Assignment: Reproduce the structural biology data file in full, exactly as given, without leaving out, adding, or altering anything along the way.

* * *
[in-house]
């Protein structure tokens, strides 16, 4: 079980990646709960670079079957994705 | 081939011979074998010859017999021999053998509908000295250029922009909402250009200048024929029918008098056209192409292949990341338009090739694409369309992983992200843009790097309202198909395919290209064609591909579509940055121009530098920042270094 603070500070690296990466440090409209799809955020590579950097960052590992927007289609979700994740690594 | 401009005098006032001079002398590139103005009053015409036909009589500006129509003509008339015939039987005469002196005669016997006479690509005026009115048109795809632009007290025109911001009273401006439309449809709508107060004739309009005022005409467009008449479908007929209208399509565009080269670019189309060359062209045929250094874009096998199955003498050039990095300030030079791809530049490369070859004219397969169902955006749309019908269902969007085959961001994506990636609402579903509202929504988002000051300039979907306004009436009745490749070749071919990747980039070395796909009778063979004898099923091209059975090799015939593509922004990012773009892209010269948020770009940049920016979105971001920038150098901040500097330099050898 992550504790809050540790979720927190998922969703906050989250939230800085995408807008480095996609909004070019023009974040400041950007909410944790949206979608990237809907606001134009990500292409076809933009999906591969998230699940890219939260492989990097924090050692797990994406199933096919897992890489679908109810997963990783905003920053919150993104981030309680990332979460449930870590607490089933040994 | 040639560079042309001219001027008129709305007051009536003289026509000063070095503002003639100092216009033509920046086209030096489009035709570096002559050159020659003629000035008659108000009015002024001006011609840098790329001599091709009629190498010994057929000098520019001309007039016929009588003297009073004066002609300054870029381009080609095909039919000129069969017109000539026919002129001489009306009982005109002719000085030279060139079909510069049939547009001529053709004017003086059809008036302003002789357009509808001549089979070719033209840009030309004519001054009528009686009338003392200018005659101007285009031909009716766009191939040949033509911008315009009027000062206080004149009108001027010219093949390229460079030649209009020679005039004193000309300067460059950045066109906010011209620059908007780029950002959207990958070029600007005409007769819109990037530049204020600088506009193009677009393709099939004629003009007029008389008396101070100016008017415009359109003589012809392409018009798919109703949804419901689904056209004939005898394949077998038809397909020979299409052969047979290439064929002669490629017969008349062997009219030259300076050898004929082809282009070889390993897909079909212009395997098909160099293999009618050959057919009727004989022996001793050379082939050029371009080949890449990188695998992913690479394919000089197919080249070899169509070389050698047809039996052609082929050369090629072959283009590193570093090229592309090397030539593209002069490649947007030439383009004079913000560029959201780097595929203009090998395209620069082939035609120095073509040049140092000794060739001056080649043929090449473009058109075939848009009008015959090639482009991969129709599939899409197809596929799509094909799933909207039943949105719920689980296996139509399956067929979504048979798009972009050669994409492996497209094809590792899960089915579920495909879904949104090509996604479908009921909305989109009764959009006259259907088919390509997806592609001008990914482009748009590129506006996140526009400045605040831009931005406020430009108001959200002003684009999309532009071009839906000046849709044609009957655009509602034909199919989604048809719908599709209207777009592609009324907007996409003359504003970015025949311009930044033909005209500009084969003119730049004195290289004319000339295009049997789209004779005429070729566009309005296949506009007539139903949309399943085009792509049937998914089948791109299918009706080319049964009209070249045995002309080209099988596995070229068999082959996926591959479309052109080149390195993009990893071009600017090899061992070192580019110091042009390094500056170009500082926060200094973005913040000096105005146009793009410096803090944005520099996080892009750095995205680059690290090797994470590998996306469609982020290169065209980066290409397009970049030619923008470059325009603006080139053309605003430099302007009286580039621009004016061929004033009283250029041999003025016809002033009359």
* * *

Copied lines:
[in-house]
């Protein structure tokens, strides 16, 4: 079980990646709960670079079957994705 | 081939011979074998010859017999021999053998509908000295250029922009909402250009200048024929029918008098056209192409292949990341338009090739694409369309992983992200843009790097309202198909395919290209064609591909579509940055121009530098920042270094 603070500070690296990466440090409209799809955020590579950097960052590992927007289609979700994740690594 | 401009005098006032001079002398590139103005009053015409036909009589500006129509003509008339015939039987005469002196005669016997006479690509005026009115048109795809632009007290025109911001009273401006439309449809709508107060004739309009005022005409467009008449479908007929209208399509565009080269670019189309060359062209045929250094874009096998199955003498050039990095300030030079791809530049490369070859004219397969169902955006749309019908269902969007085959961001994506990636609402579903509202929504988002000051300039979907306004009436009745490749070749071919990747980039070395796909009778063979004898099923091209059975090799015939593509922004990012773009892209010269948020770009940049920016979105971001920038150098901040500097330099050898 992550504790809050540790979720927190998922969703906050989250939230800085995408807008480095996609909004070019023009974040400041950007909410944790949206979608990237809907606001134009990500292409076809933009999906591969998230699940890219939260492989990097924090050692797990994406199933096919897992890489679908109810997963990783905003920053919150993104981030309680990332979460449930870590607490089933040994 | 040639560079042309001219001027008129709305007051009536003289026509000063070095503002003639100092216009033509920046086209030096489009035709570096002559050159020659003629000035008659108000009015002024001006011609840098790329001599091709009629190498010994057929000098520019001309007039016929009588003297009073004066002609300054870029381009080609095909039919000129069969017109000539026919002129001489009306009982005109002719000085030279060139079909510069049939547009001529053709004017003086059809008036302003002789357009509808001549089979070719033209840009030309004519001054009528009686009338003392200018005659101007285009031909009716766009191939040949033509911008315009009027000062206080004149009108001027010219093949390229460079030649209009020679005039004193000309300067460059950045066109906010011209620059908007780029950002959207990958070029600007005409007769819109990037530049204020600088506009193009677009393709099939004629003009007029008389008396101070100016008017415009359109003589012809392409018009798919109703949804419901689904056209004939005898394949077998038809397909020979299409052969047979290439064929002669490629017969008349062997009219030259300076050898004929082809282009070889390993897909079909212009395997098909160099293999009618050959057919009727004989022996001793050379082939050029371009080949890449990188695998992913690479394919000089197919080249070899169509070389050698047809039996052609082929050369090629072959283009590193570093090229592309090397030539593209002069490649947007030439383009004079913000560029959201780097595929203009090998395209620069082939035609120095073509040049140092000794060739001056080649043929090449473009058109075939848009009008015959090639482009991969129709599939899409197809596929799509094909799933909207039943949105719920689980296996139509399956067929979504048979798009972009050669994409492996497209094809590792899960089915579920495909879904949104090509996604479908009921909305989109009764959009006259259907088919390509997806592609001008990914482009748009590129506006996140526009400045605040831009931005406020430009108001959200002003684009999309532009071009839906000046849709044609009957655009509602034909199919989604048809719908599709209207777009592609009324907007996409003359504003970015025949311009930044033909005209500009084969003119730049004195290289004319000339295009049997789209004779005429070729566009309005296949506009007539139903949309399943085009792509049937998914089948791109299918009706080319049964009209070249045995002309080209099988596995070229068999082959996926591959479309052109080149390195993009990893071009600017090899061992070192580019110091042009390094500056170009500082926060200094973005913040000096105005146009793009410096803090944005520099996080892009750095995205680059690290090797994470590998996306469609982020290169065209980066290409397009970049030619923008470059325009603006080139053309605003430099302007009286580039621009004016061929004033009283250029041999003025016809002033009359």